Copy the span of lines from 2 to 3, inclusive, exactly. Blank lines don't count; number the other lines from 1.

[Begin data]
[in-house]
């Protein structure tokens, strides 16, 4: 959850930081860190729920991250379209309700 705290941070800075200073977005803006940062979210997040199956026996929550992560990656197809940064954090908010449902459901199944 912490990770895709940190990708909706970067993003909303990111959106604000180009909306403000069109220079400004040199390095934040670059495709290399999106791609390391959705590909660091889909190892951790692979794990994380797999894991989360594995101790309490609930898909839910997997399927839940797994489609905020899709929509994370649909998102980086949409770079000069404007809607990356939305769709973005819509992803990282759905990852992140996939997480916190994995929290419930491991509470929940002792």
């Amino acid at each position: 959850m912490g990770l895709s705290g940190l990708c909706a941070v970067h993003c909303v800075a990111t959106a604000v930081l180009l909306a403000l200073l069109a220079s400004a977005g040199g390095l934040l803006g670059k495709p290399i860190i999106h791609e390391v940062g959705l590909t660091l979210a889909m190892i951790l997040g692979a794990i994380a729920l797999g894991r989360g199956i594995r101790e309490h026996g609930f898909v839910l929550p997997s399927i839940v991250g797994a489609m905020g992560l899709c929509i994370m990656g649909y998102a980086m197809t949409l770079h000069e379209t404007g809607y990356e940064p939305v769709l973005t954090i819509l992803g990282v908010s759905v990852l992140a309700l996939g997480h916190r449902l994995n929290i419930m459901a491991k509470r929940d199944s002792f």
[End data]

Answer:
């Protein structure tokens, strides 16, 4: 959850930081860190729920991250379209309700 705290941070800075200073977005803006940062979210997040199956026996929550992560990656197809940064954090908010449902459901199944 912490990770895709940190990708909706970067993003909303990111959106604000180009909306403000069109220079400004040199390095934040670059495709290399999106791609390391959705590909660091889909190892951790692979794990994380797999894991989360594995101790309490609930898909839910997997399927839940797994489609905020899709929509994370649909998102980086949409770079000069404007809607990356939305769709973005819509992803990282759905990852992140996939997480916190994995929290419930491991509470929940002792």
């Amino acid at each position: 959850m912490g990770l895709s705290g940190l990708c909706a941070v970067h993003c909303v800075a990111t959106a604000v930081l180009l909306a403000l200073l069109a220079s400004a977005g040199g390095l934040l803006g670059k495709p290399i860190i999106h791609e390391v940062g959705l590909t660091l979210a889909m190892i951790l997040g692979a794990i994380a729920l797999g894991r989360g199956i594995r101790e309490h026996g609930f898909v839910l929550p997997s399927i839940v991250g797994a489609m905020g992560l899709c929509i994370m990656g649909y998102a980086m197809t949409l770079h000069e379209t404007g809607y990356e940064p939305v769709l973005t954090i819509l992803g990282v908010s759905v990852l992140a309700l996939g997480h916190r449902l994995n929290i419930m459901a491991k509470r929940d199944s002792f």